Supreme Court Hands Victory to Workers in Transportation Company's Pursuit of Arbitration
In a unanimous decision, the U.S. Supreme Court on January 15 dealt a blow to employers in transportation industries, ruling that those workers—including those classified as independent contractors—are exempt from the Federal Arbitration Act (FAA) and cannot be compelled to arbitrate class-action claims.
The plaintiffs in New Prime Inc. v. Dominic Oliveira—truck driver apprentices classified as independent contractors—brought a class action, alleging the company failed to pay them at least minimum wage. New Prime argued that the dispute had to be sent to arbitration. The U.S. Court of Appeals for the First Circuit disagreed and the Supreme Court affirmed, finding that the statutory exemption under Section 1 of the FAA for "contracts of employment of seamen, railroad employees, or any other class of workers engaged in interstate commerce" covers both employees and independent contractors.
In arriving at that decision, the Court, in an opinion written by Justice Neil Gorsuch, applied the "fundamental canon of statutory construction that words generally should be interpreted as taking their ordinary … meaning … at the time Congress enacted the statute." Accordingly, the Court examined the meaning of the term "contracts of employment" and what Congress intended when it passed the FAA in 1925. The Court concluded that the use of the term "worker" and not "employee" in Section 1 evidenced congressional intent to capture all sorts of relationships, not just employer-employee.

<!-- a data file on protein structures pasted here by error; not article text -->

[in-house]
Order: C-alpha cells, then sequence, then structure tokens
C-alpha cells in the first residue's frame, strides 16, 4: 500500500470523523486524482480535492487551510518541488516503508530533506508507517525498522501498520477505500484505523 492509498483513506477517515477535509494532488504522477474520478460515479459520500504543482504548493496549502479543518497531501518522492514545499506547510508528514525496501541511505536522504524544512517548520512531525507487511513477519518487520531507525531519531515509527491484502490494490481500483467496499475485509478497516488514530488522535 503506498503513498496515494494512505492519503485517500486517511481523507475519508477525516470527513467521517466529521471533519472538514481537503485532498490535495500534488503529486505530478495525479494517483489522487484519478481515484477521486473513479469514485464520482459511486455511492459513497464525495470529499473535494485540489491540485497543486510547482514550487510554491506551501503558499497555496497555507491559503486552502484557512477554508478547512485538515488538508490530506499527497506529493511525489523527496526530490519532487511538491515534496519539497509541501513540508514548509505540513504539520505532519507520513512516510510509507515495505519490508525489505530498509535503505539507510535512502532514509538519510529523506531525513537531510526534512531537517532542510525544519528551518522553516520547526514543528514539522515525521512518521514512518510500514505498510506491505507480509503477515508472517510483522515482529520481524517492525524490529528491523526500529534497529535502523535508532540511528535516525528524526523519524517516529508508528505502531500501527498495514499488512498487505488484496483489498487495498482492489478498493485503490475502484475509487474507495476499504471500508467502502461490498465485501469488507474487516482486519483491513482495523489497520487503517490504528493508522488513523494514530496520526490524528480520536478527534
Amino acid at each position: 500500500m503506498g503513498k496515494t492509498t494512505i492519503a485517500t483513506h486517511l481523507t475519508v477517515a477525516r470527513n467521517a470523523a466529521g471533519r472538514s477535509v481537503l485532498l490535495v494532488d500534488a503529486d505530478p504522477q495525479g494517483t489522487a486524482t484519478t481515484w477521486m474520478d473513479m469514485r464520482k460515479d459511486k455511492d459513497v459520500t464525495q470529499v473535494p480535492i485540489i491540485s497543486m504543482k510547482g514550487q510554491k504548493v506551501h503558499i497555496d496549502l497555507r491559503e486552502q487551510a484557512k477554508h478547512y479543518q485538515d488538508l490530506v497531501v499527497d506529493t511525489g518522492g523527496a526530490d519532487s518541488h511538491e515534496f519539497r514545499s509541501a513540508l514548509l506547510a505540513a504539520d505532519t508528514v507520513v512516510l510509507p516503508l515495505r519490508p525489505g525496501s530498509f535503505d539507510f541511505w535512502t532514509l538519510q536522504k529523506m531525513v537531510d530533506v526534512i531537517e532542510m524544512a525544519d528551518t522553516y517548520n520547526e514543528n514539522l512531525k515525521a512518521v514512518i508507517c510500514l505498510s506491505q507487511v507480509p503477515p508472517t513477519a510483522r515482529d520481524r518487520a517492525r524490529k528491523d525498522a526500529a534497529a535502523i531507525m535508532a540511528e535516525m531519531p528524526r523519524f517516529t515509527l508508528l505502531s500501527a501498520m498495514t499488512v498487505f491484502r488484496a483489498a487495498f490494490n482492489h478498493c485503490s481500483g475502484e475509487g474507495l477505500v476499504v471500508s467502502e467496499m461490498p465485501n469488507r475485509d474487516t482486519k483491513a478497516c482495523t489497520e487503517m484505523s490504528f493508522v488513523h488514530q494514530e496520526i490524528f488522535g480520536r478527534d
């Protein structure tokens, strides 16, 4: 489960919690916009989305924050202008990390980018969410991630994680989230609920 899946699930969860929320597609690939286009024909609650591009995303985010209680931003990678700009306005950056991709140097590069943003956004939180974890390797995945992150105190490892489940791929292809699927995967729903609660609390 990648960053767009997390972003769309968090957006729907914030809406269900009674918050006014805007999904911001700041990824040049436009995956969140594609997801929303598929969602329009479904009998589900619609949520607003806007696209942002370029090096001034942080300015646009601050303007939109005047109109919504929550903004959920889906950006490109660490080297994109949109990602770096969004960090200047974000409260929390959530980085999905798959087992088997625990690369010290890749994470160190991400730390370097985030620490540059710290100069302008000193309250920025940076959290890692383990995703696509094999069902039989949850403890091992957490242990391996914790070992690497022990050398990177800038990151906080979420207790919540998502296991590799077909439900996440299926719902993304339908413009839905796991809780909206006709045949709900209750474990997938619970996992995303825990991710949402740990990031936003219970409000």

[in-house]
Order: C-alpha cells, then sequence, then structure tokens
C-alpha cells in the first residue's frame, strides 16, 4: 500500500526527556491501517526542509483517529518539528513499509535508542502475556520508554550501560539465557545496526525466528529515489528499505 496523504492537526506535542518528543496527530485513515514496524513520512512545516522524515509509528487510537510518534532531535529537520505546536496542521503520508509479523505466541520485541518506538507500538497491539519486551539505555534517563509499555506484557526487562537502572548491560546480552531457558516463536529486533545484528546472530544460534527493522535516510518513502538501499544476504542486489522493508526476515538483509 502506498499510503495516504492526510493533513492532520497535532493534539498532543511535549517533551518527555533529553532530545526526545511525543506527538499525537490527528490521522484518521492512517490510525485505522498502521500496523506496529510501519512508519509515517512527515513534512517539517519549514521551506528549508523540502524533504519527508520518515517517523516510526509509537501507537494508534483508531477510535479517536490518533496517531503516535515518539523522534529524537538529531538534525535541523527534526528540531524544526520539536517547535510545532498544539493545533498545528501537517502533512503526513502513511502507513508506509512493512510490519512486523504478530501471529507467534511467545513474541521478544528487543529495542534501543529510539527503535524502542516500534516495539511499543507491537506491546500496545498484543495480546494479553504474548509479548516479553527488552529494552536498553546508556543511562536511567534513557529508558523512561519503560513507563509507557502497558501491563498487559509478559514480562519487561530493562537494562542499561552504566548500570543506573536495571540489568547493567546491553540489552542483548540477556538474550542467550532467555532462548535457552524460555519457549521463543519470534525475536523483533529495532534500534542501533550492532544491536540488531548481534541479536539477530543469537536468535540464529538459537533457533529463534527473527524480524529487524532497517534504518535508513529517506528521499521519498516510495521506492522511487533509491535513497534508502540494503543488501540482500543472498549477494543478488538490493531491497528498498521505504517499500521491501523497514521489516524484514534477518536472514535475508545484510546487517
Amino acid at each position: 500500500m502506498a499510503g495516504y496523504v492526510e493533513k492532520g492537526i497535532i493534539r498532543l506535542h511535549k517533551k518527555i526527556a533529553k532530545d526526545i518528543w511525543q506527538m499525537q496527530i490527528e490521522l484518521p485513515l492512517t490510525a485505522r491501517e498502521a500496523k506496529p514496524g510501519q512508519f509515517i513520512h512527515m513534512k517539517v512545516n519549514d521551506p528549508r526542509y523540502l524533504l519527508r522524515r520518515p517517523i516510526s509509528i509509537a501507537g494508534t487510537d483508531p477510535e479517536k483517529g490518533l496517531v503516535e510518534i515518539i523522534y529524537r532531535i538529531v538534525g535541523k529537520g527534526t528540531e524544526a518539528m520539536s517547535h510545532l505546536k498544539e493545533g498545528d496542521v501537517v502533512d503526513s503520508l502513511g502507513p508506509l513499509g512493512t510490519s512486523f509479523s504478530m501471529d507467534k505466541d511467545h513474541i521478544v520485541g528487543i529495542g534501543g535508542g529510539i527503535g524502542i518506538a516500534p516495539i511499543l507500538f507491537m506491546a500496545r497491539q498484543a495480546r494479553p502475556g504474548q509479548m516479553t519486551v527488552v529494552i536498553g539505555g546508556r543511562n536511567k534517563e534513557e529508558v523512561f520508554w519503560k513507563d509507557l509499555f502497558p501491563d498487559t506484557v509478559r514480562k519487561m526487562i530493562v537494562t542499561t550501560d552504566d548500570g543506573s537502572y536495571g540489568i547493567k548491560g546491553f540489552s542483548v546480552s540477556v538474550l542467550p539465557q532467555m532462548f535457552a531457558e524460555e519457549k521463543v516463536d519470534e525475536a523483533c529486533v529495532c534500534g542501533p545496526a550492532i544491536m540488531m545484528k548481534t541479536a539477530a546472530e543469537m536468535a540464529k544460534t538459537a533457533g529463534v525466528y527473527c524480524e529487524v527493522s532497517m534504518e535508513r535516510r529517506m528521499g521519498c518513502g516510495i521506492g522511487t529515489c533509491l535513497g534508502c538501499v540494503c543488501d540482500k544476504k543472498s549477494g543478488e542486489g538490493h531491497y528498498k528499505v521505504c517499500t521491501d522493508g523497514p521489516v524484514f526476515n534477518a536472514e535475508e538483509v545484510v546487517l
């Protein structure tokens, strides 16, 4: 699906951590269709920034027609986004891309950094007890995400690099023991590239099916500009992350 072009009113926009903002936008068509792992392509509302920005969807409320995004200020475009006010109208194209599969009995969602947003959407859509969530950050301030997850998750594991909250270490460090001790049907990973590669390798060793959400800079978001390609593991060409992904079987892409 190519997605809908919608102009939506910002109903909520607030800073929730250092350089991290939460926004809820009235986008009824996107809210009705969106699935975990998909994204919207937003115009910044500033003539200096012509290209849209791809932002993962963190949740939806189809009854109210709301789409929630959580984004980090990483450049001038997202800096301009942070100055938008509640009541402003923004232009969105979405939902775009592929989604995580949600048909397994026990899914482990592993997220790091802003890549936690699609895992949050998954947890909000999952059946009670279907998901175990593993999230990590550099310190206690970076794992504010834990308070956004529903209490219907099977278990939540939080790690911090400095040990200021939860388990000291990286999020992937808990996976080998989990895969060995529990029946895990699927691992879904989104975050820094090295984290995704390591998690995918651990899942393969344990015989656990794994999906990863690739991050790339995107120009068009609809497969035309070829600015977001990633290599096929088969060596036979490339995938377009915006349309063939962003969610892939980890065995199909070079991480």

Of equal importance, although the company argued that an arbitrator—rather than a court—should have resolved this issue pursuant to the arbitration agreement’s delegation clause, the Court also ruled that courts must determine the threshold issue of whether a contract is covered by the FAA.
Although a narrow ruling, this decision diverges from recent Supreme Court decisions that consistently enforced mandatory arbitration agreements, including Justice Gorsuch's opinion in Epic Systems, Inc. v. Lewis, which upheld the validity of class-action waivers in employment agreements.
In the future, instead of relying on the FAA, transportation companies likely will be forced to look to state statutes to pursue arbitration. In particular, the companies should examine state statutory or decisional law to determine whether a class-action waiver in the arbitration agreement is enforceable. In AT&T Mobility v. Concepcion, the Supreme Court held that such waivers are enforceable under the FAA.